Direct Consumer Involvement
It also seems from the article that in general the Japanese average man on the street wants to be more involved with 60 percent of respondents claiming they want “to be part of a shared process n product and service development.” They are also more aware of “corporate statements and are digging deeper into what goods and services offer.”
Apart from being good hockey players, the Canucks seem to have another skill up their proverbial sleeve. According to those in the know, in the last few years the team has become a “marketing juggernaut, the envy of virtually every other franchise in the National Hockey League.” So what exactly has their (marketing) tactic been? The team has tons of corporate sponsors; increasing merchandising sales and in terms of their sporting activity popularity, every ticket to a Rogers Arena game has been sold since November 2002, rendering it “the longest such streak in the NHL.” In the last five years it is thus difficult to come up with any other franchise that can beat this. Indeed, they could even go so far as becoming America’s third national team, together with the Canadiens and Toronto Maple Leafs. Outside Vancouver, you can see more and more Canucks jerseys in the stands, which was “unheard of” until recently. According to the team’s COO Victor de Bonis, all of this has rendered being a Canucks fan “cool.” For de Bonis, this is even nicer since when he joined the team more than 17 years ago, it was just before it lost seven games to the NY Rangers in the 2004 Stanley Cup Final. What ensued was not pretty for the team, which witnessed “floundering players,” and increasing frustration from supporters.
Bad Times for Canucks
So challenging were these times that de Bonis points out that at some points “it wasn’t even certain the team would remain in Vancouver.” But once the team started doing better, its marketing efforts followed suit with increased community outreach, coining the slogan, ‘We Are All Canucks.’ The team uniform returned to its traditional blue and green hue but with an added “sleek, classic look that retained the killer whale orca as its chief logo.” In this year’s playoffs merchandise sales have further increased with the Canucks’ ‘problem’ now being keeping up with inventory! Social media is big – over two million website hits recorded last month – which suggests how the Canucks are also being able to tap into the younger generation of potential fans.
Secret to Success?
So what has been the secret to the team’s marketing success? One view is “superb brand management,’ which began with the commitment to their slogan since many other teams change their slogans way too quickly. “The Canucks stuck with what they had, and it’s resonating even more, as their support increases during the playoffs.” And how does this translate financially? Pretty well apparently ,with predictions of their gross monies ranging from $30-45m in 2011. Perhaps we can all take a few marketing lessons from the Canucks!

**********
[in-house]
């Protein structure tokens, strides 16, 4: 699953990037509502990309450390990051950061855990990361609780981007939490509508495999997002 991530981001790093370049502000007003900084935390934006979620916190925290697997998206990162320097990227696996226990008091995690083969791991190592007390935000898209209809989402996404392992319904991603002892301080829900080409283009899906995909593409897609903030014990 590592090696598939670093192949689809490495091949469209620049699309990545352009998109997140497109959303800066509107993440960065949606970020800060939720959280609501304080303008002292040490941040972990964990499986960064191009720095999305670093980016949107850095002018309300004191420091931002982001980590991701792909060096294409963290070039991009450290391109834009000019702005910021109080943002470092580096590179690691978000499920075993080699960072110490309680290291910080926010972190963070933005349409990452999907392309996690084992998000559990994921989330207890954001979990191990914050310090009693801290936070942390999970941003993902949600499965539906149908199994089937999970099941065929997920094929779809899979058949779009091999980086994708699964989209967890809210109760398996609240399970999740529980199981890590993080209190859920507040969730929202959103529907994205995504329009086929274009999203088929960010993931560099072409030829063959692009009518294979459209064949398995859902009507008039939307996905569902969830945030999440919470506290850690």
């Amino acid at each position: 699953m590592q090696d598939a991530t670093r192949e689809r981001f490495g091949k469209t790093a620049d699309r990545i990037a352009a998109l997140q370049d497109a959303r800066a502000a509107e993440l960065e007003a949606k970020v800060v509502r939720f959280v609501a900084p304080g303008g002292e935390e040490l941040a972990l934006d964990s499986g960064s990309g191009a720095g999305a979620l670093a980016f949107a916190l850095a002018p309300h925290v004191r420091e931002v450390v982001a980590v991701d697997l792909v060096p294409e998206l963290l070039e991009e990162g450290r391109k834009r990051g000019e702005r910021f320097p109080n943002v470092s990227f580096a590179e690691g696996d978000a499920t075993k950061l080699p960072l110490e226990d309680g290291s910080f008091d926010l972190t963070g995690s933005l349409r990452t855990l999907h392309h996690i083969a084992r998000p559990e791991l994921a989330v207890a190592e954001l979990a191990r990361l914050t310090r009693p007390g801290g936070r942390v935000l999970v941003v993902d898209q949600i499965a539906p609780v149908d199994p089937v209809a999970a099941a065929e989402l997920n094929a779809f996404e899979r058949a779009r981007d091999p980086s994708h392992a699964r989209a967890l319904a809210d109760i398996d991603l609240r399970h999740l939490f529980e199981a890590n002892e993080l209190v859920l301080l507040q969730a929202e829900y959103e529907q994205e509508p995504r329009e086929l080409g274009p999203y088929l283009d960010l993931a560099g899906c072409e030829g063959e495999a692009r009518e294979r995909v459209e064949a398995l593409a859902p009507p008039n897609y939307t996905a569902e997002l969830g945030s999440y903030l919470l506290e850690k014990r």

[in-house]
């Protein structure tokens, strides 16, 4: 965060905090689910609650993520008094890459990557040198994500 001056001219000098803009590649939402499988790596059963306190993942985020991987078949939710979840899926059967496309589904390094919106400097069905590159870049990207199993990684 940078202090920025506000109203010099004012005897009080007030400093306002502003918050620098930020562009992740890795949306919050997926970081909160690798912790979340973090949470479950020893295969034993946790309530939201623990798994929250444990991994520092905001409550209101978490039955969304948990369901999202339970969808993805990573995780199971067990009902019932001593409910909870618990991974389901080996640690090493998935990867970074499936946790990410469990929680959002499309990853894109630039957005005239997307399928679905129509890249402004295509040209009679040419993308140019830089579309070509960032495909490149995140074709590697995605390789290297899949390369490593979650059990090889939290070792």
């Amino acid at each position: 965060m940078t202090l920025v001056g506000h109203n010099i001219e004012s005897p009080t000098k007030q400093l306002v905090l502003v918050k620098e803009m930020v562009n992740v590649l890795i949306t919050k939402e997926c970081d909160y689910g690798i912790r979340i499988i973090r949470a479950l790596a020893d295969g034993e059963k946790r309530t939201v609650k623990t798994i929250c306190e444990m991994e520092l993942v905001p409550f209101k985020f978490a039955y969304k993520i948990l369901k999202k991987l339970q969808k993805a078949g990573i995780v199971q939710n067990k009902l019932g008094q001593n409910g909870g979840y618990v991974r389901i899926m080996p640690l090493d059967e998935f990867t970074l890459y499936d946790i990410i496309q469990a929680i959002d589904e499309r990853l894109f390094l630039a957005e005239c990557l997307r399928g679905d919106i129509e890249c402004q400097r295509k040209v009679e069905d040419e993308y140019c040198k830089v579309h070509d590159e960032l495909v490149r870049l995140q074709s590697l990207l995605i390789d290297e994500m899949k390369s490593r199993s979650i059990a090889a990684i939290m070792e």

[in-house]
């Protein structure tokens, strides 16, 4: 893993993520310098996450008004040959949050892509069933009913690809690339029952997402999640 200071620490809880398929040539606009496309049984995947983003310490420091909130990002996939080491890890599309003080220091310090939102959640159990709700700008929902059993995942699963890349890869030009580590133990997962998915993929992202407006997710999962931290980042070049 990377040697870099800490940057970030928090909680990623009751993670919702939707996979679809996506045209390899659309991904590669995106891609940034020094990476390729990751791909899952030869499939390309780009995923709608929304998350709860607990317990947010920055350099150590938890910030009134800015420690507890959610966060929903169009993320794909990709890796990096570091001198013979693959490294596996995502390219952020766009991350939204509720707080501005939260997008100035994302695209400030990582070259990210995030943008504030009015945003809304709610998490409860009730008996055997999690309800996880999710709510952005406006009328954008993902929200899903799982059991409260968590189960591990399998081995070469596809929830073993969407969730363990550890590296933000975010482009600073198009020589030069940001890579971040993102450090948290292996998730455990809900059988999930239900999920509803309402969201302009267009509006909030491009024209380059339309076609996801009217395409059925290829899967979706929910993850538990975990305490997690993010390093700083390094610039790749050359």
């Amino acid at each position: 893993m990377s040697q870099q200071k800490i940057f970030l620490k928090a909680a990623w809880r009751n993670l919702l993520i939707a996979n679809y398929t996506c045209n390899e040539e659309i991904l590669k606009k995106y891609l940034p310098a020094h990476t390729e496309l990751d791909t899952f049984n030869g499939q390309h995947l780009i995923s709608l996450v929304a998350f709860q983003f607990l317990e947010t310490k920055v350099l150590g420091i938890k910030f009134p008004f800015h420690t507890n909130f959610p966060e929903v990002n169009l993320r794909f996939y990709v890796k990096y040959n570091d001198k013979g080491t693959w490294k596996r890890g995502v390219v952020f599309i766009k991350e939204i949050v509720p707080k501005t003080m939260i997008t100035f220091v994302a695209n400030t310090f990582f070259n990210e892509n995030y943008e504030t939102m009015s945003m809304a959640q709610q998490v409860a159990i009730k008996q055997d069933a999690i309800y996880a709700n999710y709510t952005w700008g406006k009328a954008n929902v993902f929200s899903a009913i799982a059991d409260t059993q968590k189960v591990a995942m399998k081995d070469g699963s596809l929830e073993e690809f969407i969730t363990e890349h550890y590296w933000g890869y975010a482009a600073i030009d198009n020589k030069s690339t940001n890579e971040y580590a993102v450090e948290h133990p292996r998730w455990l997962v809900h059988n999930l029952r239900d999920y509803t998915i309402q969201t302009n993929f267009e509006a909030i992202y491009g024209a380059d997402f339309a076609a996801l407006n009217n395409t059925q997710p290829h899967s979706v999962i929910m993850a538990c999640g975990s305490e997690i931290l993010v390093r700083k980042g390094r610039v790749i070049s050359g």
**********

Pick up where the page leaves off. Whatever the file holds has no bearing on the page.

The truth is, a marketing gimmick like that can really only be done once. And that time it was done right. One cannot possibly try to duplicate the famous – or even infamous – Hollywood sign. And that may just be one reason why there has been so much controversy surrounding the Wellywood sign. It has been said that it is “tacky, try-hard and unoriginal.” Rob Aitken, marketing lecturer at Otago University, however, claimed, “there’s always a risk of being tacky. There's a difference between a brand and others that are just a representation.” He believes the sign is “an example of a strong brand.”
In addition, there’s always the idea that even bad publicity is good publicity. Just because people are making fun of it, does not render it tacky. More likely, Aitken believes, the jokey side “says something about Wellington’s sense of humor.” Nonetheless, Hutt South MP Mr. Mallard criticized it for being “try-had and stupid.” The MP was shocked that it had gotten approval “after so much controversy.” Wellywood isn’t even the city’s real name; it is a nickname for Wellington, a city situated in New Zealand.
On the other hand, in some areas the sign has been welcomed. One “marketing expert is claiming giant signs and gimmicky icons can help a town's reputation.” According to Aitken, it serves a “functional purpose,” just like logos are meant to. If that’s the case, then what is the function? They “make people feel good about where they live, like they belong.” Rather than listen to conflicting opinions, check it out yourself and make your own decision.
Wellington Tourism and Marketing
According to Justin Watson, GM for Marketing at Tourism New Zealand, such an “identifiable landmark” as this, could actually be very helpful in the city’s marketing. He claimed that, “for many regions in New Zealand, innovative icons such as buildings, sculptures, signs and natural features help showcase what is unique about the town or city to international visitors.” There are many different marketing methods and these have to be analyzed and incorporated correctly if one wants to “attract people to particular regions.” Sometimes, it’s an “identifiable landmark” as part of a marketing technique, that can really do the trick.